Our good friends Warners, Edinbugh based solicitors and estate agents have written a blog for us relating to some potential pitfalls of AirBnB letting in Edinburgh.
It must be especially tempting for many Edinburgh homeowners and landlords to consider short term letting – especially during the hugely popular Festival and Hogmanay seasons. Headline figures show the average advertised AirBnB rental in Edinburgh at £2187 per month, significantly more that the average £986 for long term rent. Yet the reality is that many people are acting on the initial returns, perhaps unaware of the costly pitfalls.
Neil McInnes, Director with one of Edinburgh’s leading letting agents, Umega Lettings, urges homeowners to take stock of the hidden costs, risks and the damage that could be posed through a potential breach in mortgage agreements. He told Warners: “Buy-to-let mortgages do not allow holiday letting as they require a Short Assured Tenancy, which is a minimum of six months, to be in place.
“A special holiday-let mortgage is required and these are not offered by high-street lenders due to the increased risk and uncertainty of holiday lets. Holiday-let mortgages require larger deposits and will likely charge higher interest rates and fees to manage the increased risk.”
“A valuation letter from an ARLA accredited agent is also need, in order to grant the mortgage in the first place and breaching a contract by allowing short-term letting can result in the mortgage lender forcing the owner to sell or ultimately repossessing the property.”
While the headline figures can look attractive, Umega Letting does not believe that holiday letting stacks up financially. Neil added: “At first glance, income figures that show the average advertised AirBnB rental figure certainly look appealing to a landlord. “However once you factor in the costs associated of holiday letting, such as booking fees, cleaning, council tax, gas, electricity, TV licensing and Wifi, owners would need to achieve 75 per cent occupancy on AirBnB to reach the net rental compared to long-term letting. “Should occupancy be closer to 50 per cent, suddenly long-term letting is more lucrative by £440 per month, without even considering the expensive insurance that is recommended for short term letting.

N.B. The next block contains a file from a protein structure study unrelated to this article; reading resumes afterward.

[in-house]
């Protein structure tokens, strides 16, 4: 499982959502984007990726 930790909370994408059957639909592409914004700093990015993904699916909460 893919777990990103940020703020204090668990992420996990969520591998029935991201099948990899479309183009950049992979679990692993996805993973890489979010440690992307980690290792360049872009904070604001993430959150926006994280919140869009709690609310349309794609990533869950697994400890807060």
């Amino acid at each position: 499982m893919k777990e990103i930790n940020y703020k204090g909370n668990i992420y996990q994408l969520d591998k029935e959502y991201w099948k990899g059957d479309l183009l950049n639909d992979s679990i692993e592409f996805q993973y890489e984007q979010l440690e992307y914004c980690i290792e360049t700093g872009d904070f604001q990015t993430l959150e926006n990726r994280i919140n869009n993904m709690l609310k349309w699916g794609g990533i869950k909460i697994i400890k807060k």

“With long-term letting, the legal obligations on the landlord are clearer and the tenant is responsible as the resident of the property, whereas visitors or guests in holiday accommodation expect a higher level of service from their host and take less responsibility for the property as a result. “In other words, you have people taking less care of the property as they are only in it for a limited time, compared to long-term tenants who want to enjoy comfortable surroundings and décor.”
It is not the only issue with short term letting. Complaints from disruptive holiday lets in Edinburgh have prompted some property developments such as the popular Quartermile to enforce the clause in the deeds of their properties banning holiday lets altogether.
Sites like AirBnB have made the option of renting a property out as a Festival let more enticing to many homeowners, but it is certainly not something that people should enter into lightly. As the figures from Umega show, when you factor in some of the additional costs and the likely occupancy rates you will achieve, many landlords would be better off letting their property out through traditional methods.